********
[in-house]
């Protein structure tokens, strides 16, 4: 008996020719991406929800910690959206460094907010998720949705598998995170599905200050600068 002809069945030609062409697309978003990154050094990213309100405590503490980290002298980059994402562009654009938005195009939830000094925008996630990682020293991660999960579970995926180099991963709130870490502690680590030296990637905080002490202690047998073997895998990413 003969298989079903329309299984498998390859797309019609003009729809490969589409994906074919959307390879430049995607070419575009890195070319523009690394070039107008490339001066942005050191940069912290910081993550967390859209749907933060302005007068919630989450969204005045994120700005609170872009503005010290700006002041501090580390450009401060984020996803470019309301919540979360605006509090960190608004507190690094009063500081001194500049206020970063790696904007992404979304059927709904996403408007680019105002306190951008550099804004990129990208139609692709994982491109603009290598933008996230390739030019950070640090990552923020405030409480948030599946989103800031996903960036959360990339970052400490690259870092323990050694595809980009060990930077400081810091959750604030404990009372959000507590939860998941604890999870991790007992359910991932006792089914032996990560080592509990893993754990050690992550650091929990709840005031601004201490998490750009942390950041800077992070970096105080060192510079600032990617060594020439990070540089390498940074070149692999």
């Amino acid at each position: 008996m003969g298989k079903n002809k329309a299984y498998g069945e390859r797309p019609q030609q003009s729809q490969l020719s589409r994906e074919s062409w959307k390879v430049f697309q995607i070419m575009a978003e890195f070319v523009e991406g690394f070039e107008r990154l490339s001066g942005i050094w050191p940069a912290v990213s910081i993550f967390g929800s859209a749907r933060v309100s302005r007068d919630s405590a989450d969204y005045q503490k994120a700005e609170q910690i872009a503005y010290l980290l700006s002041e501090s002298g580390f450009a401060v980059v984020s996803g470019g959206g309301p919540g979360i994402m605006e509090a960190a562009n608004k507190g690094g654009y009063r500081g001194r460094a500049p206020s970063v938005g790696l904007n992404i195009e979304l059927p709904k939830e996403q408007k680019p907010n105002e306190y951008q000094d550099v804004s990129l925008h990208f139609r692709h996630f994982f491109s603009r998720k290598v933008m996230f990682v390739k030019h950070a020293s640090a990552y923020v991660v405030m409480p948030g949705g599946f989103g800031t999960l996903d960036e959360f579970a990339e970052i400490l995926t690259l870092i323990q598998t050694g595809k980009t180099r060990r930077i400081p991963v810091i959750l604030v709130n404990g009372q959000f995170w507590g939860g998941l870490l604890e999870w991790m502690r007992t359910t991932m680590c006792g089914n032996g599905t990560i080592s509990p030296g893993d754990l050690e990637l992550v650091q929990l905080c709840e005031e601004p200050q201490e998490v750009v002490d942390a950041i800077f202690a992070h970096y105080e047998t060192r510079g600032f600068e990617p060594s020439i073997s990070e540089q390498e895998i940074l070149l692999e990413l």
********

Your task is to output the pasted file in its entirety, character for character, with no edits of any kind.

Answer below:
[in-house]
């Protein structure tokens, strides 16, 4: 008996020719991406929800910690959206460094907010998720949705598998995170599905200050600068 002809069945030609062409697309978003990154050094990213309100405590503490980290002298980059994402562009654009938005195009939830000094925008996630990682020293991660999960579970995926180099991963709130870490502690680590030296990637905080002490202690047998073997895998990413 003969298989079903329309299984498998390859797309019609003009729809490969589409994906074919959307390879430049995607070419575009890195070319523009690394070039107008490339001066942005050191940069912290910081993550967390859209749907933060302005007068919630989450969204005045994120700005609170872009503005010290700006002041501090580390450009401060984020996803470019309301919540979360605006509090960190608004507190690094009063500081001194500049206020970063790696904007992404979304059927709904996403408007680019105002306190951008550099804004990129990208139609692709994982491109603009290598933008996230390739030019950070640090990552923020405030409480948030599946989103800031996903960036959360990339970052400490690259870092323990050694595809980009060990930077400081810091959750604030404990009372959000507590939860998941604890999870991790007992359910991932006792089914032996990560080592509990893993754990050690992550650091929990709840005031601004201490998490750009942390950041800077992070970096105080060192510079600032990617060594020439990070540089390498940074070149692999």
């Amino acid at each position: 008996m003969g298989k079903n002809k329309a299984y498998g069945e390859r797309p019609q030609q003009s729809q490969l020719s589409r994906e074919s062409w959307k390879v430049f697309q995607i070419m575009a978003e890195f070319v523009e991406g690394f070039e107008r990154l490339s001066g942005i050094w050191p940069a912290v990213s910081i993550f967390g929800s859209a749907r933060v309100s302005r007068d919630s405590a989450d969204y005045q503490k994120a700005e609170q910690i872009a503005y010290l980290l700006s002041e501090s002298g580390f450009a401060v980059v984020s996803g470019g959206g309301p919540g979360i994402m605006e509090a960190a562009n608004k507190g690094g654009y009063r500081g001194r460094a500049p206020s970063v938005g790696l904007n992404i195009e979304l059927p709904k939830e996403q408007k680019p907010n105002e306190y951008q000094d550099v804004s990129l925008h990208f139609r692709h996630f994982f491109s603009r998720k290598v933008m996230f990682v390739k030019h950070a020293s640090a990552y923020v991660v405030m409480p948030g949705g599946f989103g800031t999960l996903d960036e959360f579970a990339e970052i400490l995926t690259l870092i323990q598998t050694g595809k980009t180099r060990r930077i400081p991963v810091i959750l604030v709130n404990g009372q959000f995170w507590g939860g998941l870490l604890e999870w991790m502690r007992t359910t991932m680590c006792g089914n032996g599905t990560i080592s509990p030296g893993d754990l050690e990637l992550v650091q929990l905080c709840e005031e601004p200050q201490e998490v750009v002490d942390a950041i800077f202690a992070h970096y105080e047998t060192r510079g600032f600068e990617p060594s020439i073997s990070e540089q390498e895998i940074l070149l692999e990413l």